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Best Storage Tomatoes: How To Grow Long Keeper Tomatoes

Best Storage Tomatoes: How To Grow Long Keeper Tomatoes


By: Amy Grant

Tomato growers and devotees of the fruit find themselves longing for a fresh from the vine tomato in late fall and winter. Fear not, fellow tomato aficionados, there is a storage tomato called the Long Keeper. What is a Long Keeper tomato? If you’re interested in growing Long Keeper tomatoes, read on to find out how to grow Long Keeper tomatoes and about Long Keeper tomato care.

What is a Long Keeper Tomato?

Long Keeper tomatoes are storage tomatoes grown specifically to be stored so they can be enjoyed in the early winter. While there are not many to choose from, there are several varieties of storage tomatoes. These include the Red October, Garden Peach, Reverend Morrows, and Irish Eyes Long Keeper.

Long Keepers are a semi-determinate tomato that takes 78 days to harvest. The fruit is harvested before frost when it is a pale blush and stored at room temperature until ripened into a red-orange about 1 ½-3 months post-harvest.

How to Grow Long Keeper Tomatoes

Unlike other tomatoes that are usually seeded by March, Long Keeper seeds should be started in early May. Prepare a bed in full sun for the tomatoes by turning it to work in left over plant material and allow it to decay. This may take 4-6 weeks. Dig fertilizer into the soil a few days before planting.

The soil pH should be 6.1 or above to prevent the incidence of blossom end rot. A soil test should be taken to determine if any amendments are needed.

Moisten the soil prior to transplanting. Remove any blossoms from the seedlings. Plant the tomato deeper than its current container, up to the top few leaves on the stem. This will help support the plant and foster root growth all along the buried stem to absorb more nutrients.

For the first week, shield the tomato seedlings from direct sunlight until they can acclimate to outdoor conditions.

Long Keeper Tomato Care

Care for Long Keeper tomato plants as you would other types of tomato. Water deeply and regularly, one inch (2.5 cm.) of water per week depending upon weather conditions. This will help avoid blossom end rot and cracking. Once the fruit is ripening, ease up on the water a bit.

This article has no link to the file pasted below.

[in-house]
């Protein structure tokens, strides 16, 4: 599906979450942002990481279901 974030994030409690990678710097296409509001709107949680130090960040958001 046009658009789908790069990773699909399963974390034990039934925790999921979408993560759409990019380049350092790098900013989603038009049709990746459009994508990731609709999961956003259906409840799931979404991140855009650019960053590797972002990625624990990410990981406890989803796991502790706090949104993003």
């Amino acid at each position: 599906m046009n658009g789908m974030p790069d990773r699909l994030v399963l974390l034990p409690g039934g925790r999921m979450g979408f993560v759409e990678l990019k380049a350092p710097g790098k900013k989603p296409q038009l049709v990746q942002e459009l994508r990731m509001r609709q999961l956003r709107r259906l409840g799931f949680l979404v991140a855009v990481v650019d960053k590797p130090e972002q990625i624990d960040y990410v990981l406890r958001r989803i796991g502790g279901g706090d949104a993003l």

Long Keeper tomatoes are ready to harvest when they are blush colored in the late fall. They can be removed from the vine and stored in an apple box or canning jar box that has cardboard separators that will keep the fruit from touching. Store them in a cellar or cool basement. It is said that you can also remove the entire plant and hang it in a cellar for storage.

Tomatoes should keep for up to 3 months and maybe even longer. Keep a close eye on them and check them every few days for any rotting.

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Plants→Tomatoes→Tomato (Solanum lycopersicum 'Reverend Morrow’s Long Keeper')

General Plant Information (Edit)
Plant Habit: Vine
Life cycle: Perennial
Sun Requirements: Full Sun
Water Preferences: Mesic
Minimum cold hardiness: Zone 11 +4.4 °C (40 °F) to +7.2 °C (50 °F)
Plant Height : Varies greatly by species and cultivated variety.
Plant Spread : Varies greatly by species and cultivated variety.
Leaves: Other: Varies greatly by species and cultivated variety.
Fruit: Showy
Edible to birds
Fruiting Time: Other: Varies greatly by species and cultivated variety.
Flower Color: Yellow
Bloom Size: Under 1"
Flower Time: Other: Varies greatly by species and cultivated variety.
Uses: Vegetable
Suitable as Annual
Edible Parts: Fruit
Eating Methods: Raw
Cooked
Resistances: Rabbit Resistant